Leveraging blockchain tech to enhance halal beef verification and traceability
18 Aug 2022 --- Halal food verification will be boosted through a forthcoming online platform, Intersect, designed to improve halal food product sourcing, provenance and safety.
Malaysia-headquartered supply chain company Fluree and supply management platform Sinisana Technologies are involved in the partnership.
The blockchain-enabled platform is designed to boost supply chain and logistics customers’ transparency and integrity throughout the full lifecycle of halal food products from their respective origins to grocery store shelves. It involves real-time and integrated data to help businesses with supply chain decision making.
“Sinisana is a well-respected supply chain solution leader within Southeast Asia,” says Brian Platz, Fluree co-founder and CEO. “Sinisana’s Intersect solution specifically will monitor a halal beef supply chain originating with Australian cattle – its first operational use case.”
“Fluree technology will help track those cattle’s initial transit from a premium beef supplier in Sarawak, Malaysia, to grocery stores. Sinisana’s halal beef traceability app is one of the first to be powered by blockchain technology in Southeast Asia.”
Streamlined halal sourcing
Halal is a set of standards that adhere to dietary restrictions prescribed by Islamic law, including the humane treatment of animals while living on a farm and not cooking with alcohol.
“We’ve seen cost savings of more than 50% since using Fluree’s blockchain technology in January,” comments Jonah Lau, Sinisana co-founder and chief technology officer. “Development time has also been cut down significantly. We can have a blockchain-based ledger up and running in less than an hour using Fluree.”
“Fluree’s ease of deployment and maintenance is a key factor in our decision to switch toward using Fluree technologies,” he notes. “The meat supply chain and halal meat, in particular, is a complicated and highly-regulated industry.”
“Leveraging Fluree’s graph-based blockchain technology, our solution provides a multi-organization collaborative platform to bring trust and transparency into the halal beef market.”
Fluree’s blockchain technology connects previously siloed data, allowing interoperability among different data sets and supply chain networks. “Business customers using Intersect may effectively recall items, prevent counterfeiting, prove ethical sourcing and forecast demand,” details the company.
Spanning a myriad of sectors
The halal use case is merely one in which Intersect, powered by Fluree, may be applied. Others include pesticide and herbicide tracing, ingredient tracing, third-party lab integration, kosher certification, organic certification and multi-ingredient traceability.
Sinisana has been using Fluree technology since March for the traceability of soft shell crabs and shrimp. The company further planst to launch a new project using Fluree technology in August, that will provide transparency into the provenance of ingredients and products from marginalized indigenous communities who live in Malaysian rainforests.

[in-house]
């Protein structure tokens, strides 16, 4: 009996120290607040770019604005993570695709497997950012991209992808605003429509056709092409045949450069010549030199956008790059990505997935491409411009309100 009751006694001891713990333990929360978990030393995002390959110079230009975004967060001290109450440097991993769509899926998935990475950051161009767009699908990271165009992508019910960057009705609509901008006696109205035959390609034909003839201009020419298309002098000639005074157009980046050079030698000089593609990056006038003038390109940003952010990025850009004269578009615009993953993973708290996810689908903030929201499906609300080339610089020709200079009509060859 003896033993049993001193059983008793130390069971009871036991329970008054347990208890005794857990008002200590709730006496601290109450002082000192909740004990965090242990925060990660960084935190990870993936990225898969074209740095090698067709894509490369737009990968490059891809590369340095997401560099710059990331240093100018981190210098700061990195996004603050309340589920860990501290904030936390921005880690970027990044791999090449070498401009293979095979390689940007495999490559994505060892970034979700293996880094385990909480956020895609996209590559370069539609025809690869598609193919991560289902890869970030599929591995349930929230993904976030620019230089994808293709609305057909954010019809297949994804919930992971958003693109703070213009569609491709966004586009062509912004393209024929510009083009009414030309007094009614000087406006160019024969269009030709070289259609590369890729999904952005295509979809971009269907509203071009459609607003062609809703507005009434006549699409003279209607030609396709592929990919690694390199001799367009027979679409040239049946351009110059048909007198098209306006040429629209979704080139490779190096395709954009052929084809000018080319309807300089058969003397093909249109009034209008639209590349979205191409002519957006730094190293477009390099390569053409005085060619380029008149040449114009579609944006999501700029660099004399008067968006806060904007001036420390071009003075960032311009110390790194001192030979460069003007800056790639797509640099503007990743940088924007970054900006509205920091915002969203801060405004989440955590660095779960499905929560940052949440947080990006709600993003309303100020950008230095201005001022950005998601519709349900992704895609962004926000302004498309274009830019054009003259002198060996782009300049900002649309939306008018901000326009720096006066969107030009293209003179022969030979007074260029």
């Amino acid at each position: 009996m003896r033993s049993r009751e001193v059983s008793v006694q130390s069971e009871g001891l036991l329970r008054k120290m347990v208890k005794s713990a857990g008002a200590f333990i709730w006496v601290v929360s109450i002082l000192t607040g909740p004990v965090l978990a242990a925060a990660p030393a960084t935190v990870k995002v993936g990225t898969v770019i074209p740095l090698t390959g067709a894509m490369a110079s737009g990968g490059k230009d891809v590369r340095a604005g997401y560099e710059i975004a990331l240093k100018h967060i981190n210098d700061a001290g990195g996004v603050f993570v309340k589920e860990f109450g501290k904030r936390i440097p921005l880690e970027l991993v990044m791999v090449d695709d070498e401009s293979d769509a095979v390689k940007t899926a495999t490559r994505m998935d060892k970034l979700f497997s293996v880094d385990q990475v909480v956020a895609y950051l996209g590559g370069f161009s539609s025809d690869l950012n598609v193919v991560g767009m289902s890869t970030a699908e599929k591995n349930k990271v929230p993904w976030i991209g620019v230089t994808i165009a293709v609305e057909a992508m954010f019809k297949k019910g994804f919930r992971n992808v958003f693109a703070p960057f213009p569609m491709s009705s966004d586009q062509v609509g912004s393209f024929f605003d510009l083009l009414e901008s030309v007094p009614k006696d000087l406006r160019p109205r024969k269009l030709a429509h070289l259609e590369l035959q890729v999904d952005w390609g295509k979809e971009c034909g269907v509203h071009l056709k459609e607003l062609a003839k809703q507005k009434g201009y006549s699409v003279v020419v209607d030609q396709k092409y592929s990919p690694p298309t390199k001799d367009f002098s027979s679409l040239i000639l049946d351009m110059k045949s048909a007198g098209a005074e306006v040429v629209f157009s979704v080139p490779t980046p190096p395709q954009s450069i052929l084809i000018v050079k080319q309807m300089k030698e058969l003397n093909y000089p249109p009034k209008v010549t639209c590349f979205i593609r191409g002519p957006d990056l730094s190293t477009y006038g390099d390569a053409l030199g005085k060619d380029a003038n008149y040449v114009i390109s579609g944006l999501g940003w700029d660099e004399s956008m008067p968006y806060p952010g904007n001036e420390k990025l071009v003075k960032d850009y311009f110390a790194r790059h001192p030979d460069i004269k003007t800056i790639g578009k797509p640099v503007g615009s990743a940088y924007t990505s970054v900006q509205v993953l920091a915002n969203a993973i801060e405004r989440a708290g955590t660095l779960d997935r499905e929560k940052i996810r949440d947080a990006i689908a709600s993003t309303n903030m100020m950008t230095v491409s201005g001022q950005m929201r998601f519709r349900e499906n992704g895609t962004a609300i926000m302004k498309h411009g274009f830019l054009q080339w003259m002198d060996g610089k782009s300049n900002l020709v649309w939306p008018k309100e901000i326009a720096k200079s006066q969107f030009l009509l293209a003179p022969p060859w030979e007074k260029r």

Sinisana will store payment information to those communities in “immutable form” using Fluree technology, in a bid to preserve biodiversity by eliminating the need to destroy rainforest habitats.
The project will be conducted in collaboration with the Sarawak Biodiversity Centre as part of its commitment to and compliance with the United Nations Development Programme’s Access and Benefits Sharing Program.
“When we talk about blockchain for supply chain networks, we often overlook the value the technology can potentially bring to the consumer,” says Buck Flannigan, Fluree vice president of global alliances.
“Sinisana is proving that these emerging technologies can not only provide trust and transparency across business-to-business partners within a network, but also secure confidence and accountability for consumers that care about the sourcing and handling of goods.”
Big moves in blockchain
Increasingly, food businesses at every scale are banking on blockchain. Earlier this month, researchers at Finland’s Aalto University developed and tested a pilot app to help consumers evaluate their shopping choices and offer new insights about the impact of certain foods.
The Parmigiano Reggiano Consortium (Consorzio del Parmigiano Reggiano) recently teamed up with Dutch cheese mark designer Kaasmerk Matec and digital tracking developer p-Chip Corporation to embed blockchain-enabled trackable silicon microchips – the size of a grain of salt – directly into a food-safe parmesan casein label placed on cheese wheels.
In other moves, PepsiCo is trialing technology from Security Matters – an invisible “marker” system enabling both physical and digital tracking to identify, track, and sort packaging waste, which is logged onto a blockchain system.
Edited by Benjamin Ferrer
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